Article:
As a County Commissioner, I have the opportunity to serve on the board of the Chapel Hill/Orange County Visitors Bureau, a board that helps build and maintain Orange County’s tourism industry.
I’ve learned a lot. I used to be one of those people who assumed that tourism just took care of itself. After all, we’re home to one of the greatest universities in the country. Admissions are strong. So people are just going to visit and stay here right?
Wrong. Our entire region is a magnet for tourists now. We can’t take it for granted that travelers are going to stay and play in Chapel Hill, Carrboro, Hillsborough and Orange County anymore. It takes work. And we’ve had great success. But for the first time, I’m worried.
HB2 is hurting us. Tourism is declining, and we’ve lost an important conference: the Public Management Research Associates Conference, scheduled to take place in Chapel Hill in June, 2017, has been cancelled. All because of HB2.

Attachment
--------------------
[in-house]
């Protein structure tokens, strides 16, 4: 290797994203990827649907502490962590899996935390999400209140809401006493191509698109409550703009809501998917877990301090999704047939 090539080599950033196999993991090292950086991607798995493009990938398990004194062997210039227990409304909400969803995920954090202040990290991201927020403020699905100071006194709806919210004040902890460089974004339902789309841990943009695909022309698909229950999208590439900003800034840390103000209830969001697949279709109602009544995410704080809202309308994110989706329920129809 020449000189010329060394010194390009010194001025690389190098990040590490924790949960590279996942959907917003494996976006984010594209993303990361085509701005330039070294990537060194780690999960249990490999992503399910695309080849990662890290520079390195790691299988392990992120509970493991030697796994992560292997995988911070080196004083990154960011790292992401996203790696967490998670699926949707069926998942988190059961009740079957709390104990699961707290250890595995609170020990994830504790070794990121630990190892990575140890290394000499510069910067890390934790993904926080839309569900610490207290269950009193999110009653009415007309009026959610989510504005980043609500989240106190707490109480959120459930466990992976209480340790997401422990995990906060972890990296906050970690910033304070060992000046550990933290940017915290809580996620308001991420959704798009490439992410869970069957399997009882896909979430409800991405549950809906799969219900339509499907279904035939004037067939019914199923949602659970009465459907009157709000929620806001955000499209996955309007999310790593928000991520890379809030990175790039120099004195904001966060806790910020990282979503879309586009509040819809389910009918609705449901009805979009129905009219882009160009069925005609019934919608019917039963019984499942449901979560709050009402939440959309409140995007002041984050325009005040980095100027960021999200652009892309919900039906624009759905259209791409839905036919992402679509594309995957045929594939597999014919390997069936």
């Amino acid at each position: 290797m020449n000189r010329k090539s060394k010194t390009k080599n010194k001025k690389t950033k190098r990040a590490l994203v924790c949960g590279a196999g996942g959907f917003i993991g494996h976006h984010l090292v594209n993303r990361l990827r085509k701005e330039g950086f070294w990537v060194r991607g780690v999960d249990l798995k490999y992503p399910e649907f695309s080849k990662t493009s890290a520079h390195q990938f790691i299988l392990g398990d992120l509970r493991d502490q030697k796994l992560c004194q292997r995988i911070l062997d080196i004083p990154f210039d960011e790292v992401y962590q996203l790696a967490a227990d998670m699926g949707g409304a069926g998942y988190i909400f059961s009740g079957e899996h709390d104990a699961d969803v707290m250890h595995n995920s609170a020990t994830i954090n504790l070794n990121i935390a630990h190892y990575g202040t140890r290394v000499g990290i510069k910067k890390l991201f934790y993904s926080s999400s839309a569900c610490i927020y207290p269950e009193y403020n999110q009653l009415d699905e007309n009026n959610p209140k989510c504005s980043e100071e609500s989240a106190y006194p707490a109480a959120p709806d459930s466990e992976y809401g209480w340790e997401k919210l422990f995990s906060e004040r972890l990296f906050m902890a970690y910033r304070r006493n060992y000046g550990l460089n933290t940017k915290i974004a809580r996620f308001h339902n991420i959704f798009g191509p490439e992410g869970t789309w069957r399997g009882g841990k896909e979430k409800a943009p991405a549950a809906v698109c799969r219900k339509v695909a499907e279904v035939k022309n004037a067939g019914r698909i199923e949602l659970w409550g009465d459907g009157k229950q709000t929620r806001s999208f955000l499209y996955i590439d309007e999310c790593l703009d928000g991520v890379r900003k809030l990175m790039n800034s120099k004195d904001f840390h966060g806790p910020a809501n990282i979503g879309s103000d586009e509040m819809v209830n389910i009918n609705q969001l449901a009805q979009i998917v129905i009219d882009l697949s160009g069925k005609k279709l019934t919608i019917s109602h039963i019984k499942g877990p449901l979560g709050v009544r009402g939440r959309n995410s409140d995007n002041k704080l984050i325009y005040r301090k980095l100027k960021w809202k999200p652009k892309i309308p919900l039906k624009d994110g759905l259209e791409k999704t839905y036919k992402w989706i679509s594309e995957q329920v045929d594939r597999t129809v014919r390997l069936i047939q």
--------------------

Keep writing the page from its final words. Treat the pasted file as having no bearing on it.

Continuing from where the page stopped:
The anticipated economic loss is roughly $460,000 and those are dollars that will not be spent at restaurants, those are dollars that will not be spent retail establishments, and those are dollars that will not be spent hotels. That means potential jobs losses.
As cancellations mount, the Visitors Bureau projects a total loss to be approximately $1.2 million — and that’s just the business we can track. Who knows how many folks were considering North Carolina for a visit and changed their mind?
The bottom line is our tourism industry is suffering.
HB2 is a complicated bill and we are legally bound by it. But what saddens me most is that our area’s reputation as being a leader in social justice and an inclusive and welcoming enclave for all is now in question.
Let’s remember to welcome everybody, because everybody is welcome. That’s who we are, and who we will always strive to be.
— Penny Rich.